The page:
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Paras on Salisbury Plain on 16 Air Assault Brigade's exercise, 2003. (MoD)
A shortened version of Elgar's Pomp and Circumstance March No. 4 is the regimental slow march.
The three battalion bands formed in 1947-8 were amalgamated into one prior to the restructure of army bands in 1994.
Paras' are short on regimental history but unsurpassed in regimental pride. Recruits learn about early operations at Bruneval, Normandy and Arnhem, as well as the more recent Falkland Islands conflict, while undergoing infantry training, which extends to P Company, the harsh pre-parachute selection test devised in the 1940s to produce soldiers that will be equal to the particular dangers faced by the paratrooper.
Para training looks for courage, peak physical Fitness and a self-reliance that is unmatched by any other unit outside the airborne brotherhood. Soldiers who survive P Company are packed off to the RAF and Parachute Training School (motto Knowledge dispels fear) to qualify in their chosen role for the 'Maroon Machine'.
On Airborne Forces Day, veterans of the Parachute Regimental Association gather together. Individual battle anniversaries used to be observed within the battalions but representatives of the regiment are still sent to events on the Continent that commemorate wartime operations at the battle sites.
In 1955 the first of the regiment's Shetland pony mascots was adopted: Pegasus in 1 Para, Bruneval in 2 Para and Coed Goch Samswn in 3 Para.
The Gurkha Brigade is the collective term for the various Gurkha battalions and units that have been integrated into the British Army since four regiments of Gurkha Rifles (the 2nd, 6th, 7th and 10th) were transferred from the Indian Army after Indian independence in 1947.
Gurkhas come from the mountainous principality of Ghorka in Nepal. Their long relationship with the British Army began in northern India in 1813, when their warlike expansion into neighbouring lands clashed with British interests and a determined conflict ensued in which both sides grew to admire the other's bravery.
The army finally accepted the Gurkhas' offer of help in the Indian Mutiny and has sustained the bond ever since.
Brigade headquarters are at the airfield camp near Netheravon in Wiltshire.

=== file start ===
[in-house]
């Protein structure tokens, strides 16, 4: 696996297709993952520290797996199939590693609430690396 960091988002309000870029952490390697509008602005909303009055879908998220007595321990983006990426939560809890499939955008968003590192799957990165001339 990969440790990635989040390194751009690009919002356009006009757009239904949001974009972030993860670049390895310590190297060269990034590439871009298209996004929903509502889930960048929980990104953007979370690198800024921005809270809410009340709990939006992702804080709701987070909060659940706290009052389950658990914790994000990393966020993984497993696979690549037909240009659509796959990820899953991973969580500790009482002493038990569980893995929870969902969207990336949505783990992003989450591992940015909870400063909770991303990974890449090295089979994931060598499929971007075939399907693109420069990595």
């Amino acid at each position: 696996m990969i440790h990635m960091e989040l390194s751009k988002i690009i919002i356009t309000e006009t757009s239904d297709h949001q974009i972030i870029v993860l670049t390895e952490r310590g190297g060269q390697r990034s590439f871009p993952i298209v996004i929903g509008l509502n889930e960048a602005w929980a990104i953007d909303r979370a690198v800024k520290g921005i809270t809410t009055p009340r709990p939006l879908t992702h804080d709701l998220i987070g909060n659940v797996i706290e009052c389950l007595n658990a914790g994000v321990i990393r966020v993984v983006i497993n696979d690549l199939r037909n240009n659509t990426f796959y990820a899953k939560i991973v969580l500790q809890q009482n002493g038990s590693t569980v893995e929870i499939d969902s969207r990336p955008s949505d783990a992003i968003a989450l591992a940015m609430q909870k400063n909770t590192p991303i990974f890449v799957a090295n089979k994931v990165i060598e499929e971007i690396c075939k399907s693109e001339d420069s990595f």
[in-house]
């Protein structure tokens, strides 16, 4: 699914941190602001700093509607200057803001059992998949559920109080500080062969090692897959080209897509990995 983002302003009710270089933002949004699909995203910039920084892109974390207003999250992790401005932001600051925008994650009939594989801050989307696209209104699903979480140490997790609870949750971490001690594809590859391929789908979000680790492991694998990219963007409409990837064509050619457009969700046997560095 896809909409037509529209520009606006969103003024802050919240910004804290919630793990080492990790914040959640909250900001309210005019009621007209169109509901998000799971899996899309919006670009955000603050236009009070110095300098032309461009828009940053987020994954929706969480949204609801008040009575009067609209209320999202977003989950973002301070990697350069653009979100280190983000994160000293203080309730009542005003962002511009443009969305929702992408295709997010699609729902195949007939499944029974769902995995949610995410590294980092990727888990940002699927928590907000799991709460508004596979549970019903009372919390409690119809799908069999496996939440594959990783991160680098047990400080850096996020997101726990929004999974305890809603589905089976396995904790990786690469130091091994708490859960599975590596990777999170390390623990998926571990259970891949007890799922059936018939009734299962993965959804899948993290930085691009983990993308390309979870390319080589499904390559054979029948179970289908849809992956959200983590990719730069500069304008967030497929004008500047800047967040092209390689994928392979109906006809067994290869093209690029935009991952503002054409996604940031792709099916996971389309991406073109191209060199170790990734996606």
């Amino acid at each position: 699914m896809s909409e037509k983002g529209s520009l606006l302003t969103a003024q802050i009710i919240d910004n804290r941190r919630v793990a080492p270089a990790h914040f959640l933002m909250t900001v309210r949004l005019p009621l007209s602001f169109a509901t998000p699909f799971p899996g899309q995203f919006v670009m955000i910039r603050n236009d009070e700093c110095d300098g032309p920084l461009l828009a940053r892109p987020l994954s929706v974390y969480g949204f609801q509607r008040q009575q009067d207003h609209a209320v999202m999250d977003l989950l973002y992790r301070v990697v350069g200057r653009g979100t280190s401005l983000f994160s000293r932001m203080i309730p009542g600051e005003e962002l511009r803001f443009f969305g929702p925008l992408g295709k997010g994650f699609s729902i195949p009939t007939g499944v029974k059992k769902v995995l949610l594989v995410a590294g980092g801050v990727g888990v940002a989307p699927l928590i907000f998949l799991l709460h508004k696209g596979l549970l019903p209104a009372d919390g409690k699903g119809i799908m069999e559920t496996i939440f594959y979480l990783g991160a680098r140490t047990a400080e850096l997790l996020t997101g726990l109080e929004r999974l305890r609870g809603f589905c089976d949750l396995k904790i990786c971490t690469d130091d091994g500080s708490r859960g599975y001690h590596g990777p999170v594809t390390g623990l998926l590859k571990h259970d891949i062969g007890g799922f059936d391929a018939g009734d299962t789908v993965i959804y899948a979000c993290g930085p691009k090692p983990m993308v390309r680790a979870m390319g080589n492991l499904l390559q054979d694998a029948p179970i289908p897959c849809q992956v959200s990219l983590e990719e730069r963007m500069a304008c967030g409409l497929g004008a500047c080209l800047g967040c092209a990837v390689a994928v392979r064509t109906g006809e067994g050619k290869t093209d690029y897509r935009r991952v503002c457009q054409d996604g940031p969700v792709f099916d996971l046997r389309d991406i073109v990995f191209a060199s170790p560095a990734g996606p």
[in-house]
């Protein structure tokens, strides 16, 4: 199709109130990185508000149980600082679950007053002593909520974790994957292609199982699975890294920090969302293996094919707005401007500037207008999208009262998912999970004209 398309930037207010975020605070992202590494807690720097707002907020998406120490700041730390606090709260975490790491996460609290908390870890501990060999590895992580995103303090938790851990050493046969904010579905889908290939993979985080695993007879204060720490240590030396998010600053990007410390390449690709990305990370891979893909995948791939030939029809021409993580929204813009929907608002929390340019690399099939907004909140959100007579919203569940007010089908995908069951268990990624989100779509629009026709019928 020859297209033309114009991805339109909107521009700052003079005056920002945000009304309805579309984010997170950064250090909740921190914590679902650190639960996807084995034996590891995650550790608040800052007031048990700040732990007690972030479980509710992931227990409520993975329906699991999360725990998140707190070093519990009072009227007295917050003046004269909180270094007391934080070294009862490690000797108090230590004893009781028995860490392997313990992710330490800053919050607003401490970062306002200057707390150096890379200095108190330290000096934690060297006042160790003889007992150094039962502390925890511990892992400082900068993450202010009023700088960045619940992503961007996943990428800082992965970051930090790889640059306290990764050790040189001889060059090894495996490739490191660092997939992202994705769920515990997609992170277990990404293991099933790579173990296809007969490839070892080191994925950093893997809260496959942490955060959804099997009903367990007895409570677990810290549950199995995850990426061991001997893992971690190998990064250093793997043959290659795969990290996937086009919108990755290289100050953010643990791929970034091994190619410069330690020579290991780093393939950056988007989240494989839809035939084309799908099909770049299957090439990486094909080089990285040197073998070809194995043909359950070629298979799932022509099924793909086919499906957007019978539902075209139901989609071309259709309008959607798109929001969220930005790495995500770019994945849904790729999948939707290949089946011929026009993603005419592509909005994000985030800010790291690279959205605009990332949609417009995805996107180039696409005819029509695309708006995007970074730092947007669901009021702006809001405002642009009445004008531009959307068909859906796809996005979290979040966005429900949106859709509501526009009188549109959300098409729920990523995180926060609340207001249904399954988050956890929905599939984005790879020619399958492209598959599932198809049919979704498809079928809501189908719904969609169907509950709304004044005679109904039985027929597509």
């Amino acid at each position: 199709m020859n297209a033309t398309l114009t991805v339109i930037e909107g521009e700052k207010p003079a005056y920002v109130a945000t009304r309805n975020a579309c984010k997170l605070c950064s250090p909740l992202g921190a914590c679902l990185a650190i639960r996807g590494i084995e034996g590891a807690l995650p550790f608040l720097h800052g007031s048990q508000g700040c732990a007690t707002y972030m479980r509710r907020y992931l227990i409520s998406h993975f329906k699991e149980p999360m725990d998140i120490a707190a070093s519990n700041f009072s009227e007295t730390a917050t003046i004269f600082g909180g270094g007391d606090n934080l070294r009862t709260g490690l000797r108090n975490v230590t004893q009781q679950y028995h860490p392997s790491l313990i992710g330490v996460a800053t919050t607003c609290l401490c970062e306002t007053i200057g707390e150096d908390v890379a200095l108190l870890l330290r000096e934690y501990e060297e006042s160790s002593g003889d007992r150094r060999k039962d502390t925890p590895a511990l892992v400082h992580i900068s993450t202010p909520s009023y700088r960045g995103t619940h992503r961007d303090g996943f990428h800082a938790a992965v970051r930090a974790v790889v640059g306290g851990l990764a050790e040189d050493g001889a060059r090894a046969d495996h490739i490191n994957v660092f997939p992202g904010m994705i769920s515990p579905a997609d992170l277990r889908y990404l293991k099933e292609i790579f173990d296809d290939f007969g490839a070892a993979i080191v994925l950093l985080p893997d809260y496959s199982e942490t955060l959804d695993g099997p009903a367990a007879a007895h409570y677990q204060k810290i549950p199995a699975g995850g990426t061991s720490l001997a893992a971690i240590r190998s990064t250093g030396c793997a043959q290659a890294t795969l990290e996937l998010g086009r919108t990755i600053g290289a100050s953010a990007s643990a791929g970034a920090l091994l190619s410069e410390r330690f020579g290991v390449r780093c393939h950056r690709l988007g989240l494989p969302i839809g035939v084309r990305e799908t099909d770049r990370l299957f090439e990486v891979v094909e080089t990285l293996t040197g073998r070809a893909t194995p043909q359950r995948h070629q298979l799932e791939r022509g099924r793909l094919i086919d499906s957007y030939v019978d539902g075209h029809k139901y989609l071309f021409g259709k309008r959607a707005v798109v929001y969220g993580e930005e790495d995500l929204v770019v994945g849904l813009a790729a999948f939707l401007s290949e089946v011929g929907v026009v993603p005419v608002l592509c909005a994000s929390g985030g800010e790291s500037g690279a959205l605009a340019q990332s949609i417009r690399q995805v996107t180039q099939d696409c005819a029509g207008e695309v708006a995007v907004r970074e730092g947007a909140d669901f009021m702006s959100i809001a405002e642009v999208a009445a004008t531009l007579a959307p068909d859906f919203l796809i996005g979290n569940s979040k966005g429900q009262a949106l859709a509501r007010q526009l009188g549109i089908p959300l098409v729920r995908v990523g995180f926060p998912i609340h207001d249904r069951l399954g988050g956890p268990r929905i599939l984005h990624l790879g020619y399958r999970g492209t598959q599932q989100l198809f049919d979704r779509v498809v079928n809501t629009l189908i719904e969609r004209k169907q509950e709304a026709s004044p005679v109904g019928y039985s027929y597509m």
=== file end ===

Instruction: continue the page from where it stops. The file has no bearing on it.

The black Kilmarnock cap, adopted around 1860, is worn with No. l dress; the Kashmiri, a stiff-brimmed hat based on the slouch hat worn from 1901 in hot climes, is reserved for service dress. In working dress the beret is worn, green for the Royal Gurkha Rifles and blue for the support regiments.
Badges are designed around the Gurkhas' heavy knife that is carried on the back of the belt on all orders of dress. The kukri is a close combat weapon with a curved blade which broadens to a point. The badge of the Royal Gurkha Rifles (RGR) and the brigade band has two crossed kukris with a crown above. The Queen's Gurkha Engineers' kukris are embellished with the RE grenade and motto within the RE crowned wreath, the Queen's Gurkha Signals' kukris lie between the Royal Signals' figure of Mercury and the motto, and the Queen's Own Gurkha Logistic Regiment wear the star of the Royal Logistic Corps badge with the crossed kukris thereon. On the Kashmiri, RGR wear their badge pinned to a patch of Hunting Stuart tartan, a distinction of 10GR worn to mark their affiliation to the Royal Scots.
No. 1 dress is rifle green in the RGR and the band, and blue in the support regiments. 'Blues' are distinguished by trouser stripes that correspond to those on the uniforms of the associated corps, Royal Engineers, Royal Signals or Royal Logistic Corps.
Subaltern in RGR No. 1 dress with the Queen's Truncheon in 2000. Note the Royal Green Jackets' badge on his black belt. (Grenadier Publishing)
RGR uniform collars are underlined with scarlet piping, a peculiarity of 2GR worn to signify its special relationship with the King's Royal Rifle Corps, whose green jackets were regimentally coloured with scarlet facings. Belts and buttons conform to the Rifles' black pattern. The waist belt is worn over a black cummerbund in service dress. The black pouch belt, worn by officers across the shoulder, is ornamented with the badges of affiliated regiments: the Royal Green Jackets' on the front and the King's Royal Hussars' on the back pouch. The silver ram's head, from which hangs the whistle chain, commemorates the Sirmoor Battalion's assault on Fort Koonja in 1824.
Gurkha pipers date from the old days of Empire when Indian Army units liked to emulate the sounds of Scottish regiments stationed in India. Their uniforms are identified by tartans: McLecce in the Queen's Gurkha Engineers, Red Grant in the Queen's Gurkha Signals and McDuff in the Queen's Own Gurkha Logistic Regiment. Pipers of the Royal Gurkha Rifles wear the Douglas tartan of the Cameronians (Scottish Rifles), a legacy of tiieir affiliated regiment the 7GR, whose uniform was marked out by Douglas tartan trews.